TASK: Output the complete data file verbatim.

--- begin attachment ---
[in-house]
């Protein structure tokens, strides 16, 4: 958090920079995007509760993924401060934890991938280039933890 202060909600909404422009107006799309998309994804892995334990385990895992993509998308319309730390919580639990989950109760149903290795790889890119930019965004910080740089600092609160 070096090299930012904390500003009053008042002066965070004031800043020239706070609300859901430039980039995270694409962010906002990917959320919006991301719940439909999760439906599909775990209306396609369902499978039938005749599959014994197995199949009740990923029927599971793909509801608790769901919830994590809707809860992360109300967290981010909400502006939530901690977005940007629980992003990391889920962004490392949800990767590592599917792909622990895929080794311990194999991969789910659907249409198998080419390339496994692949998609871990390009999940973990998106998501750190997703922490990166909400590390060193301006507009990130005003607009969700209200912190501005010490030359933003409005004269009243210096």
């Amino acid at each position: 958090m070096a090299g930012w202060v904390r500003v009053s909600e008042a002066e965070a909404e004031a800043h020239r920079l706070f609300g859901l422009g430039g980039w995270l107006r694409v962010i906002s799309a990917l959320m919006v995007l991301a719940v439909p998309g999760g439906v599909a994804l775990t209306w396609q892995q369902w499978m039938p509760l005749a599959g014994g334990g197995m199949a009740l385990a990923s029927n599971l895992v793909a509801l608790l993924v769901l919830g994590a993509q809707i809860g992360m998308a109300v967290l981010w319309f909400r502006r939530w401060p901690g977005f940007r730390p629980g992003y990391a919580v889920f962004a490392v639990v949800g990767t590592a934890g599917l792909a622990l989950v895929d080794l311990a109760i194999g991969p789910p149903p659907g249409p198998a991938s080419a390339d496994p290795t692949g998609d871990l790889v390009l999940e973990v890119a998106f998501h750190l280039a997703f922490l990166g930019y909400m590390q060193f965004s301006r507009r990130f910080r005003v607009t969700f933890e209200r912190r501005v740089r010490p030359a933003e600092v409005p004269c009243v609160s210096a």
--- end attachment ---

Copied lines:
[in-house]
């Protein structure tokens, strides 16, 4: 958090920079995007509760993924401060934890991938280039933890 202060909600909404422009107006799309998309994804892995334990385990895992993509998308319309730390919580639990989950109760149903290795790889890119930019965004910080740089600092609160 070096090299930012904390500003009053008042002066965070004031800043020239706070609300859901430039980039995270694409962010906002990917959320919006991301719940439909999760439906599909775990209306396609369902499978039938005749599959014994197995199949009740990923029927599971793909509801608790769901919830994590809707809860992360109300967290981010909400502006939530901690977005940007629980992003990391889920962004490392949800990767590592599917792909622990895929080794311990194999991969789910659907249409198998080419390339496994692949998609871990390009999940973990998106998501750190997703922490990166909400590390060193301006507009990130005003607009969700209200912190501005010490030359933003409005004269009243210096």
């Amino acid at each position: 958090m070096a090299g930012w202060v904390r500003v009053s909600e008042a002066e965070a909404e004031a800043h020239r920079l706070f609300g859901l422009g430039g980039w995270l107006r694409v962010i906002s799309a990917l959320m919006v995007l991301a719940v439909p998309g999760g439906v599909a994804l775990t209306w396609q892995q369902w499978m039938p509760l005749a599959g014994g334990g197995m199949a009740l385990a990923s029927n599971l895992v793909a509801l608790l993924v769901l919830g994590a993509q809707i809860g992360m998308a109300v967290l981010w319309f909400r502006r939530w401060p901690g977005f940007r730390p629980g992003y990391a919580v889920f962004a490392v639990v949800g990767t590592a934890g599917l792909a622990l989950v895929d080794l311990a109760i194999g991969p789910p149903p659907g249409p198998a991938s080419a390339d496994p290795t692949g998609d871990l790889v390009l999940e973990v890119a998106f998501h750190l280039a997703f922490l990166g930019y909400m590390q060193f965004s301006r507009r990130f910080r005003v607009t969700f933890e209200r912190r501005v740089r010490p030359a933003e600092v409005p004269c009243v609160s210096a």